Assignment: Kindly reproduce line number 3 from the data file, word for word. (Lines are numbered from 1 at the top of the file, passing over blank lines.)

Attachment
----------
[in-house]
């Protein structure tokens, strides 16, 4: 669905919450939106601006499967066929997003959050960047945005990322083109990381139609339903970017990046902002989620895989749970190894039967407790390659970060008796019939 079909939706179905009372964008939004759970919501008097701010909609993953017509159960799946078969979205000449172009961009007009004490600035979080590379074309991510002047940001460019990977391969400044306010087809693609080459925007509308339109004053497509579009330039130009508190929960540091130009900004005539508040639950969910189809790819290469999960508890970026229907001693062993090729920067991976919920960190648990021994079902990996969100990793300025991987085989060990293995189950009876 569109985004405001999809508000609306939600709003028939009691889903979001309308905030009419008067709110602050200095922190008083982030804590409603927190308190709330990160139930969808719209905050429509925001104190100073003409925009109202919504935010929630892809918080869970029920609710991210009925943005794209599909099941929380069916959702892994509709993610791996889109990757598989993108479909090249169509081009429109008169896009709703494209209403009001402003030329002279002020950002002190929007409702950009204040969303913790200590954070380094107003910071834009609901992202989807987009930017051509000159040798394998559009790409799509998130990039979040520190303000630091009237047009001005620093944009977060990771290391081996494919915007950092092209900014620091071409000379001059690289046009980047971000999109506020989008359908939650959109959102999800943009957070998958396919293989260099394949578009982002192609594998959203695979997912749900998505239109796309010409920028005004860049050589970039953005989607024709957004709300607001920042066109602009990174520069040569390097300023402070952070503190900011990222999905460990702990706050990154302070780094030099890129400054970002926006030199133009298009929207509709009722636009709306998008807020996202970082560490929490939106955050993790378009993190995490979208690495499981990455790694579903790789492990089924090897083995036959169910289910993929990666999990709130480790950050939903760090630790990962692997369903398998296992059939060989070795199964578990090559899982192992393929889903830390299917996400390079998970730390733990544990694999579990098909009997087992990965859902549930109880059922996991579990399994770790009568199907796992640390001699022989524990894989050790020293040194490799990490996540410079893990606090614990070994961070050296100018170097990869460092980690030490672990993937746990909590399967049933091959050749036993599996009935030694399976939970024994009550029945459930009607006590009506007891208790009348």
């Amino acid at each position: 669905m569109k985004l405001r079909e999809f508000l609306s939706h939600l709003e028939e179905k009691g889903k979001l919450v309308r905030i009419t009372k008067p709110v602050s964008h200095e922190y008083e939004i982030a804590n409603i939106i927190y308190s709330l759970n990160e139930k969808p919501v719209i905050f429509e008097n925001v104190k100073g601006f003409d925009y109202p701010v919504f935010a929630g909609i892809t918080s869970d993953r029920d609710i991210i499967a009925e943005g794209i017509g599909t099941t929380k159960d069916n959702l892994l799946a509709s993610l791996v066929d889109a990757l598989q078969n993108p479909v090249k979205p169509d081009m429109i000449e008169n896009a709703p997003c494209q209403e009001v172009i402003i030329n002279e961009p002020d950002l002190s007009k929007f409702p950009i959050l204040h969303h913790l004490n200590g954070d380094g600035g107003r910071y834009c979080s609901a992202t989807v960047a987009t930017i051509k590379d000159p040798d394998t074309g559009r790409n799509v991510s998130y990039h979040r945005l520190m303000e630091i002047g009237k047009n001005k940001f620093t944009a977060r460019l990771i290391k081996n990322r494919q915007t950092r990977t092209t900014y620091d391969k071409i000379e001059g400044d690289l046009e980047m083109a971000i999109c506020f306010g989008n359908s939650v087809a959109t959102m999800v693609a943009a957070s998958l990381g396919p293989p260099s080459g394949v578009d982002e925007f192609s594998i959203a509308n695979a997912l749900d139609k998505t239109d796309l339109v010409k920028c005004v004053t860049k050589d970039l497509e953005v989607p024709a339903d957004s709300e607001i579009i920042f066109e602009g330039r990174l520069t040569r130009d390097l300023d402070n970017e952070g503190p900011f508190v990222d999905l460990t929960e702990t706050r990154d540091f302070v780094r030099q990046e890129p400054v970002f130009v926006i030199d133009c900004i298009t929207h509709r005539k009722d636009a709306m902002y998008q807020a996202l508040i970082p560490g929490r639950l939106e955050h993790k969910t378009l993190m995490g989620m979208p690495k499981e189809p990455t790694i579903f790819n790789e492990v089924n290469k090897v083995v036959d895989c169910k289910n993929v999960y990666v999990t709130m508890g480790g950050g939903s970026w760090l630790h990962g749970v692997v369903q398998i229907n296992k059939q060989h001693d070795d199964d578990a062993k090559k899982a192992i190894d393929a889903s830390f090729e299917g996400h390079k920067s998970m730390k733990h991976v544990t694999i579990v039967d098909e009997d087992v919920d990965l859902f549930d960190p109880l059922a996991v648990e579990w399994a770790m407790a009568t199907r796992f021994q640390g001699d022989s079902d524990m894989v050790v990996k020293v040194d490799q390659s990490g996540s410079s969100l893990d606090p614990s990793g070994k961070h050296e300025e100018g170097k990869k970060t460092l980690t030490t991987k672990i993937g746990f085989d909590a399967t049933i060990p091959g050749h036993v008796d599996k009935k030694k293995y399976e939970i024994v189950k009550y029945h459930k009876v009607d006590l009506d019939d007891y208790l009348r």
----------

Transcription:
């Amino acid at each position: 669905m569109k985004l405001r079909e999809f508000l609306s939706h939600l709003e028939e179905k009691g889903k979001l919450v309308r905030i009419t009372k008067p709110v602050s964008h200095e922190y008083e939004i982030a804590n409603i939106i927190y308190s709330l759970n990160e139930k969808p919501v719209i905050f429509e008097n925001v104190k100073g601006f003409d925009y109202p701010v919504f935010a929630g909609i892809t918080s869970d993953r029920d609710i991210i499967a009925e943005g794209i017509g599909t099941t929380k159960d069916n959702l892994l799946a509709s993610l791996v066929d889109a990757l598989q078969n993108p479909v090249k979205p169509d081009m429109i000449e008169n896009a709703p997003c494209q209403e009001v172009i402003i030329n002279e961009p002020d950002l002190s007009k929007f409702p950009i959050l204040h969303h913790l004490n200590g954070d380094g600035g107003r910071y834009c979080s609901a992202t989807v960047a987009t930017i051509k590379d000159p040798d394998t074309g559009r790409n799509v991510s998130y990039h979040r945005l520190m303000e630091i002047g009237k047009n001005k940001f620093t944009a977060r460019l990771i290391k081996n990322r494919q915007t950092r990977t092209t900014y620091d391969k071409i000379e001059g400044d690289l046009e980047m083109a971000i999109c506020f306010g989008n359908s939650v087809a959109t959102m999800v693609a943009a957070s998958l990381g396919p293989p260099s080459g394949v578009d982002e925007f192609s594998i959203a509308n695979a997912l749900d139609k998505t239109d796309l339109v010409k920028c005004v004053t860049k050589d970039l497509e953005v989607p024709a339903d957004s709300e607001i579009i920042f066109e602009g330039r990174l520069t040569r130009d390097l300023d402070n970017e952070g503190p900011f508190v990222d999905l460990t929960e702990t706050r990154d540091f302070v780094r030099q990046e890129p400054v970002f130009v926006i030199d133009c900004i298009t929207h509709r005539k009722d636009a709306m902002y998008q807020a996202l508040i970082p560490g929490r639950l939106e955050h993790k969910t378009l993190m995490g989620m979208p690495k499981e189809p990455t790694i579903f790819n790789e492990v089924n290469k090897v083995v036959d895989c169910k289910n993929v999960y990666v999990t709130m508890g480790g950050g939903s970026w760090l630790h990962g749970v692997v369903q398998i229907n296992k059939q060989h001693d070795d199964d578990a062993k090559k899982a192992i190894d393929a889903s830390f090729e299917g996400h390079k920067s998970m730390k733990h991976v544990t694999i579990v039967d098909e009997d087992v919920d990965l859902f549930d960190p109880l059922a996991v648990e579990w399994a770790m407790a009568t199907r796992f021994q640390g001699d022989s079902d524990m894989v050790v990996k020293v040194d490799q390659s990490g996540s410079s969100l893990d606090p614990s990793g070994k961070h050296e300025e100018g170097k990869k970060t460092l980690t030490t991987k672990i993937g746990f085989d909590a399967t049933i060990p091959g050749h036993v008796d599996k009935k030694k293995y399976e939970i024994v189950k009550y029945h459930k009876v009607d006590l009506d019939d007891y208790l009348r």